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OMD-E-D-10

Discussion in 'Olympus Cameras' started by photoeagle, Jan 31, 2016.

  1. photoeagle

    photoeagle Mu-43 Regular

    65
    Apr 25, 2015
    Brad Harris
    A few questions what to add with a camera purchase. I understand the basics such as a SD card, camera bag, lens cleaning. What else should be considered?
    An additional question how much post proceasing do you do to your photos? What program do you use?

    Overall do you shot more often in raw? What are the benefits of shooting in raw?
     
  2. drd1135

    drd1135 Zen Snapshooter

    Mar 17, 2011
    Southwest Virginia
    Steve
    Photoshop Elements (I think it's V14 now) is a good software package to start with and it's not too expensive. I shoot raw +jpeg, but usually process the raw files for my final images. Raw files let you do better with sharpening , noise reduction, etc. If you are starting, the Jpegs are very good and you can still touch them up in Photoshop.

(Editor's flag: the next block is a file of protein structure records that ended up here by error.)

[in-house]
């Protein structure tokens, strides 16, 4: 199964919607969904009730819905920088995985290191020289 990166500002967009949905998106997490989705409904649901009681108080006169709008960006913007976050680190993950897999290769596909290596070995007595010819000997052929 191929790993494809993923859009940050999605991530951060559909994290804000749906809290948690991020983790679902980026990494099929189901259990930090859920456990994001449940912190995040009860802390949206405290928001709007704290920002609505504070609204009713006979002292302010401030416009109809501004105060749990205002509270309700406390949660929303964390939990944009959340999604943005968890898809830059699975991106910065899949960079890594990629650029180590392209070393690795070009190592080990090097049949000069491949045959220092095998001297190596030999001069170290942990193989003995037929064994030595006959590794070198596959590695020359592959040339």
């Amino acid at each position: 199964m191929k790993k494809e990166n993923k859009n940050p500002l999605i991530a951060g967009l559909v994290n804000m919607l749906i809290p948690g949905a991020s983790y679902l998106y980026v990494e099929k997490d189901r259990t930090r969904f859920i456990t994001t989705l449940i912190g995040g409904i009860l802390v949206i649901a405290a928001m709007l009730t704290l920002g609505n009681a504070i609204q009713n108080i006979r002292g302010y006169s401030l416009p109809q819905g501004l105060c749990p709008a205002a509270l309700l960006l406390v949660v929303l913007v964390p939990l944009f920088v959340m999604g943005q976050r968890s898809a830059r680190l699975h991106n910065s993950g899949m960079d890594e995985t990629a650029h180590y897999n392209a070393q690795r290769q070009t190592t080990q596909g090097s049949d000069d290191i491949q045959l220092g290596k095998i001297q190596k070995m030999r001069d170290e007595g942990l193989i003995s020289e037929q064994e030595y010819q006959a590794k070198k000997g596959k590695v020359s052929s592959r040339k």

Adobe Photoshop Elements 14 (Download) 65263826 B&H Photo Video
     
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  3. barry13

    barry13 Super Moderator; Photon Wrangler

    Mar 7, 2014
    Southern California
    Barry
    Hi,

    1. extra battery (Progo and Wasabi are decent and are much cheaper than OEM. You can find a set of 2 with a travel charger for around $25USD on Amazon or eBay)

    2. possibly a sling or wrist strap. I like Peak Design's products, but there are many others.

    3. I almost always shoot RAW only; if I suspect I might need to provide JPEGs right away after an event, I'll shoot RAW+SHF JPEG.